Calls for German spy vetting after Islamist terror plot is uncovered
German intelligence agents spotted an unusual user in a digital haven for Islamic militants a fortnight ago. The man claiming to be one of them, said he was a German spy. He offered to help Islamists infiltrate Germany's defences to stage a terrorist strike.
Published: December 1, 2016, 6:41 am
The spy was soon identified, and the 51-year-old was arrested by agents the next day.
The German citizen of Spanish descent confessed to converting to Islam in 2014. He told investigators that he had converted in 2014, after telephone conversations with somebody in Austria who went by the name Mohammed. Mohammed Mahmoud, in Austria, joined the Islamic State and had previously run a website where he translated speeches of al-Qaeda leaders.
Authorities on Tuesday said they had arrested him on suspicion of preparing to commit a violent act and for violating state secrecy laws. His arrest was first reported by the German weekly Der Spiegel.
News of the case elicited little interest in Germany, even as critics said it raised questions about the country’s domestic spy agency, known as the Federal Office for the Protection of the Constitution (BfV).
German security officials have been credited with foiling plots. But they also have failed — including in the case of Jaber al-Bakr, a Syrian who was arrested last month on suspicion of planning an attack and who managed to kill himself while on a 24-hour suicide watch in a Leipzig jail cell.
“It’s not only a rather bizarre, but also a quite scary, story that an agency, whose central role it is to engage in counterespionage, hired an Islamist who potentially had access to classified information, who might have even tried to spread Islamist propaganda and to recruit others to let themselves be hired by and possibly launch an attack” against the domestic intelligence agency, said Hans-Christian Ströbele, a member of the Parliamentary Control Committee that oversees the work of the German intelligence services.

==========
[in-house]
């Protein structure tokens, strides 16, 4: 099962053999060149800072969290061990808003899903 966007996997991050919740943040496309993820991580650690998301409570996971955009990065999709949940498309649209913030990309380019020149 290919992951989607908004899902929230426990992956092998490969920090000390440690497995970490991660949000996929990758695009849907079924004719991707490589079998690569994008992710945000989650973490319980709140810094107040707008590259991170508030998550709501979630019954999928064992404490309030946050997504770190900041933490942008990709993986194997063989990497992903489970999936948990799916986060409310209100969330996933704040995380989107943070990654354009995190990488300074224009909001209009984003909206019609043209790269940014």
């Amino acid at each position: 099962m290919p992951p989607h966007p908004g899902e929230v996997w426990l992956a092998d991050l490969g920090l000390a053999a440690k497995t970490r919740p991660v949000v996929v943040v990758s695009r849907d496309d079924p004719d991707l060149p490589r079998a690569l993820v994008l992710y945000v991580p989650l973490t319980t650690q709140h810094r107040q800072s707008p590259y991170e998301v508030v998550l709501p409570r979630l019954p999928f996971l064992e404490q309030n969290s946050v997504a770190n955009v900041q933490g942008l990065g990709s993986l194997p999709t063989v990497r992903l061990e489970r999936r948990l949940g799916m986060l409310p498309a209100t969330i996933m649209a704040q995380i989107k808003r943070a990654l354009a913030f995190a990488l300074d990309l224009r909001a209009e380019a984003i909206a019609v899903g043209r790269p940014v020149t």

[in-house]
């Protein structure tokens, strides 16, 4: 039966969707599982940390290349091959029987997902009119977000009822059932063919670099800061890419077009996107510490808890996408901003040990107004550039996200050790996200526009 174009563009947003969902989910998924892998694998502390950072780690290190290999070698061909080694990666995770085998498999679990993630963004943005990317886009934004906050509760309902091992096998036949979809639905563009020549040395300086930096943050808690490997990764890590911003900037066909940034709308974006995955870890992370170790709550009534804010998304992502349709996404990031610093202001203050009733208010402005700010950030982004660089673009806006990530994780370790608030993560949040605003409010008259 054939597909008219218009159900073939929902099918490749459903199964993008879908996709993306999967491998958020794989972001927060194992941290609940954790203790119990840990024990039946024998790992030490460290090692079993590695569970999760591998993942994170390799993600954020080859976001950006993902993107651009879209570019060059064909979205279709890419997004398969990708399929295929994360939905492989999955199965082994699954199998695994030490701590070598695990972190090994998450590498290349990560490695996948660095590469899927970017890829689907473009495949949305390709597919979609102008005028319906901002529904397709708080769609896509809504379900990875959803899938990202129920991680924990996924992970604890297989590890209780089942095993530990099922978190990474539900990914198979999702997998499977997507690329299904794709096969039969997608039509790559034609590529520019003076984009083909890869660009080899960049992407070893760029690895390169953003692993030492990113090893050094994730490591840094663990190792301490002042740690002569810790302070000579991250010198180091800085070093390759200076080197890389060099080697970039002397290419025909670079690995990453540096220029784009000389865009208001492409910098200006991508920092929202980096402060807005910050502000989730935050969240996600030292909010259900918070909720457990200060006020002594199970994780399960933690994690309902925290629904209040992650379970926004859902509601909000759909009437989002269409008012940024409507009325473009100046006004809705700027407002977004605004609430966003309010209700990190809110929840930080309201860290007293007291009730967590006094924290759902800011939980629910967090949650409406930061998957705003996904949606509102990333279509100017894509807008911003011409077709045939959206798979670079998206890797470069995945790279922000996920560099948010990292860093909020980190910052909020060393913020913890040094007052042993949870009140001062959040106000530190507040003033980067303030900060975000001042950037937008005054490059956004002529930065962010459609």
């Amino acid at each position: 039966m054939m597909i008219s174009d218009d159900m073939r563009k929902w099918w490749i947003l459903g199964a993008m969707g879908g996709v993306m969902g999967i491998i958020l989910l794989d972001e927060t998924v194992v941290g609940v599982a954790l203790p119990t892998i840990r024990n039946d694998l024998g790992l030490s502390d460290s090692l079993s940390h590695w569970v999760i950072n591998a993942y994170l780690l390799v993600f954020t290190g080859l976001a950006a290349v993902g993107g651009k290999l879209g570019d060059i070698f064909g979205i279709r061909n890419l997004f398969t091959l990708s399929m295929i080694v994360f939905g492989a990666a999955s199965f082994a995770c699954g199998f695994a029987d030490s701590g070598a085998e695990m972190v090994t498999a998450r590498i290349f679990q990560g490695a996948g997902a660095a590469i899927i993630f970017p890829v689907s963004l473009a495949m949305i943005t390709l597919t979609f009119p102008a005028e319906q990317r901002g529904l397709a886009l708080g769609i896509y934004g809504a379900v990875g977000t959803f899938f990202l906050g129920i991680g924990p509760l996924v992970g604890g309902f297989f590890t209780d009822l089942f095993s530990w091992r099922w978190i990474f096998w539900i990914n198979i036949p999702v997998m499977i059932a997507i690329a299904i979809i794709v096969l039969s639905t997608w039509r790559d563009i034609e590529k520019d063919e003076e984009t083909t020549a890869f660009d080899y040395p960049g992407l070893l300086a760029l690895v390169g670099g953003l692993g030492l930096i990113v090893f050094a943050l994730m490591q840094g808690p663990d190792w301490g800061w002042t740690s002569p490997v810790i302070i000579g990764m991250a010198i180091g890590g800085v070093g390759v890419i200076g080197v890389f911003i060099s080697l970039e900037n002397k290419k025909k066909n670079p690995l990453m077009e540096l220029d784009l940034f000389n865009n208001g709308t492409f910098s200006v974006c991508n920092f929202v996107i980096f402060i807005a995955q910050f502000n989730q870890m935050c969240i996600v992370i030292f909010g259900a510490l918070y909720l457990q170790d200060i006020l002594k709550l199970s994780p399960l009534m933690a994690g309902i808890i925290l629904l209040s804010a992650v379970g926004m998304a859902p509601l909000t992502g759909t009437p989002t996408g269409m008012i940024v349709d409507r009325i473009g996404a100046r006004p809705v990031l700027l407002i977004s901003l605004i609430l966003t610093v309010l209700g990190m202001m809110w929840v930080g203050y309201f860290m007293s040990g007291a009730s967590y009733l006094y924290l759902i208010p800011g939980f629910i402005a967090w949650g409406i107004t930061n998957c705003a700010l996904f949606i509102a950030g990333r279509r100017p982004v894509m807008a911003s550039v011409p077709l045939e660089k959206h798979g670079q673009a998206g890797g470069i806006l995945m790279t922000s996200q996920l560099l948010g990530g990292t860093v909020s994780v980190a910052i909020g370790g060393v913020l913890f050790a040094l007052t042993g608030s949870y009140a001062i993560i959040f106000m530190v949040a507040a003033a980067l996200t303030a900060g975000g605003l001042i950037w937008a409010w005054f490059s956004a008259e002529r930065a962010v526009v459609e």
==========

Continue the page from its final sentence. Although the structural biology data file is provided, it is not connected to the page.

The agency “needs to tell us immediately what exactly happened and how it could happen that somebody like this was hired,” he said.
One senior BfV official, who discussed the matter with the Washington Post on the condition of anonymity because he was not authorized to speak to the media defended the agency, said it was virtually impossible to protect against a breach like this.
“How should anyone have known this? He had acted under different names and identities online,” he said. “Not his real name. One has to say that we were able to find out about all this very quickly and also actions were taken fast.”
But in hindsight, officials in Germany were asking how such a lapse was possible.
“With all the information coming out about this individual, the question has to be raised: how he was able to end up in the intelligence service and was able to hide all this from his workplace but also his family,” said the senior law enforcement official, who spoke on the condition of anonymity to discuss the case.
In April 2016, the man began working for the BfV, charged with monitoring potentially violent Islamists in Germany. The ranks of Salafists — an ultraconservative sect of Islam — have been rapidly growing. In September, Hans-Georg Maassen, head of the domestic spy agency, estimated that there are at least 9 200 in Germany, up from 5 500 three years ago.
German politicians charged with overseeing the domestic spy agency’s work were calling for a review of its vetting procedures.
“One can be grateful that this came out,” said André Hahn, a member of the agency’s parliamentary control committee from the Left Party. “But it appears to have been rather a coincidence. It could also have happened that he would have worked there for years.”
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